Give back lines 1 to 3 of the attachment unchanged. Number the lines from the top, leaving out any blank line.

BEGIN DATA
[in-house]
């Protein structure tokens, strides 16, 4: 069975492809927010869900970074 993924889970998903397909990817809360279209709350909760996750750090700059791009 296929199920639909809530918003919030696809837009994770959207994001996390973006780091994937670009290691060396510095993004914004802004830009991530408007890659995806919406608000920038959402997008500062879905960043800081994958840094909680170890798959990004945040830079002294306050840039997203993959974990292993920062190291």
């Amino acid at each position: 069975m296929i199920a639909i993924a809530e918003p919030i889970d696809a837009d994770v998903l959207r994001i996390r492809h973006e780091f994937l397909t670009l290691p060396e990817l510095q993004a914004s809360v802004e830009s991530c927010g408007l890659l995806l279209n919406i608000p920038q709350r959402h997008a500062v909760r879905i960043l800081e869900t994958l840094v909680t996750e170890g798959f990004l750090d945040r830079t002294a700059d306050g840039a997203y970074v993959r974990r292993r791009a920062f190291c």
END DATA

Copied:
[in-house]
């Protein structure tokens, strides 16, 4: 069975492809927010869900970074 993924889970998903397909990817809360279209709350909760996750750090700059791009 296929199920639909809530918003919030696809837009994770959207994001996390973006780091994937670009290691060396510095993004914004802004830009991530408007890659995806919406608000920038959402997008500062879905960043800081994958840094909680170890798959990004945040830079002294306050840039997203993959974990292993920062190291």
């Amino acid at each position: 069975m296929i199920a639909i993924a809530e918003p919030i889970d696809a837009d994770v998903l959207r994001i996390r492809h973006e780091f994937l397909t670009l290691p060396e990817l510095q993004a914004s809360v802004e830009s991530c927010g408007l890659l995806l279209n919406i608000p920038q709350r959402h997008a500062v909760r879905i960043l800081e869900t994958l840094v909680t996750e170890g798959f990004l750090d945040r830079t002294a700059d306050g840039a997203y970074v993959r974990r292993r791009a920062f190291c």